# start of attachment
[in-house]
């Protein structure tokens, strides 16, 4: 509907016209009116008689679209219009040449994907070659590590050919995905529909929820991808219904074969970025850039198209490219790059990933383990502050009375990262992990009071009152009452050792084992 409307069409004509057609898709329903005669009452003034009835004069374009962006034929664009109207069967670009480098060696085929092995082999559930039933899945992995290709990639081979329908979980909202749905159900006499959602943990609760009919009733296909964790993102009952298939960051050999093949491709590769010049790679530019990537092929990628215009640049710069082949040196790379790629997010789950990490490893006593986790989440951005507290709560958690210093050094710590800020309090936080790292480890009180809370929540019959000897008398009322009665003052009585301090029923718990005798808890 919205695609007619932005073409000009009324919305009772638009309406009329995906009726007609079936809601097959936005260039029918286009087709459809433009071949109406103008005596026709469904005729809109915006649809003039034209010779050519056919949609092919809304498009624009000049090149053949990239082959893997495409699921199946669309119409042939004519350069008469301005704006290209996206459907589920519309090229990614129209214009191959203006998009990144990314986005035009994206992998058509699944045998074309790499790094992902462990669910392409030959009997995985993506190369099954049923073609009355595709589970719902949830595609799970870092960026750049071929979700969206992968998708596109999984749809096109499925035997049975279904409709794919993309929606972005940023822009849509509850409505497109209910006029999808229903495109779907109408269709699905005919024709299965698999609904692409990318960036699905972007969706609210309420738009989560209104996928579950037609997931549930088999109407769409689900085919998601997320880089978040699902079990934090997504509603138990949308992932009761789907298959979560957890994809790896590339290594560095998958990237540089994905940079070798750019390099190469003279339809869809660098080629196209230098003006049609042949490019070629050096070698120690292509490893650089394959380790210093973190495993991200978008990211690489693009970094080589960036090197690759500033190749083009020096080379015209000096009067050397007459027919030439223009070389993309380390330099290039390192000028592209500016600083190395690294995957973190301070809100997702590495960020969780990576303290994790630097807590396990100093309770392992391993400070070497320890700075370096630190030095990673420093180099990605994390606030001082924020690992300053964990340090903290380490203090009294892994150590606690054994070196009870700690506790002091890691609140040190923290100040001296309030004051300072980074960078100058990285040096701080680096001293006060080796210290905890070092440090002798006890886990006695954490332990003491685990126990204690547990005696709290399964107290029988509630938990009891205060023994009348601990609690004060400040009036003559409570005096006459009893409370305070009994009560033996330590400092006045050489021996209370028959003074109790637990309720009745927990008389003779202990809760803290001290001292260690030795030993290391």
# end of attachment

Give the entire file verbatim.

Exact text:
[in-house]
């Protein structure tokens, strides 16, 4: 509907016209009116008689679209219009040449994907070659590590050919995905529909929820991808219904074969970025850039198209490219790059990933383990502050009375990262992990009071009152009452050792084992 409307069409004509057609898709329903005669009452003034009835004069374009962006034929664009109207069967670009480098060696085929092995082999559930039933899945992995290709990639081979329908979980909202749905159900006499959602943990609760009919009733296909964790993102009952298939960051050999093949491709590769010049790679530019990537092929990628215009640049710069082949040196790379790629997010789950990490490893006593986790989440951005507290709560958690210093050094710590800020309090936080790292480890009180809370929540019959000897008398009322009665003052009585301090029923718990005798808890 919205695609007619932005073409000009009324919305009772638009309406009329995906009726007609079936809601097959936005260039029918286009087709459809433009071949109406103008005596026709469904005729809109915006649809003039034209010779050519056919949609092919809304498009624009000049090149053949990239082959893997495409699921199946669309119409042939004519350069008469301005704006290209996206459907589920519309090229990614129209214009191959203006998009990144990314986005035009994206992998058509699944045998074309790499790094992902462990669910392409030959009997995985993506190369099954049923073609009355595709589970719902949830595609799970870092960026750049071929979700969206992968998708596109999984749809096109499925035997049975279904409709794919993309929606972005940023822009849509509850409505497109209910006029999808229903495109779907109408269709699905005919024709299965698999609904692409990318960036699905972007969706609210309420738009989560209104996928579950037609997931549930088999109407769409689900085919998601997320880089978040699902079990934090997504509603138990949308992932009761789907298959979560957890994809790896590339290594560095998958990237540089994905940079070798750019390099190469003279339809869809660098080629196209230098003006049609042949490019070629050096070698120690292509490893650089394959380790210093973190495993991200978008990211690489693009970094080589960036090197690759500033190749083009020096080379015209000096009067050397007459027919030439223009070389993309380390330099290039390192000028592209500016600083190395690294995957973190301070809100997702590495960020969780990576303290994790630097807590396990100093309770392992391993400070070497320890700075370096630190030095990673420093180099990605994390606030001082924020690992300053964990340090903290380490203090009294892994150590606690054994070196009870700690506790002091890691609140040190923290100040001296309030004051300072980074960078100058990285040096701080680096001293006060080796210290905890070092440090002798006890886990006695954490332990003491685990126990204690547990005696709290399964107290029988509630938990009891205060023994009348601990609690004060400040009036003559409570005096006459009893409370305070009994009560033996330590400092006045050489021996209370028959003074109790637990309720009745927990008389003779202990809760803290001290001292260690030795030993290391």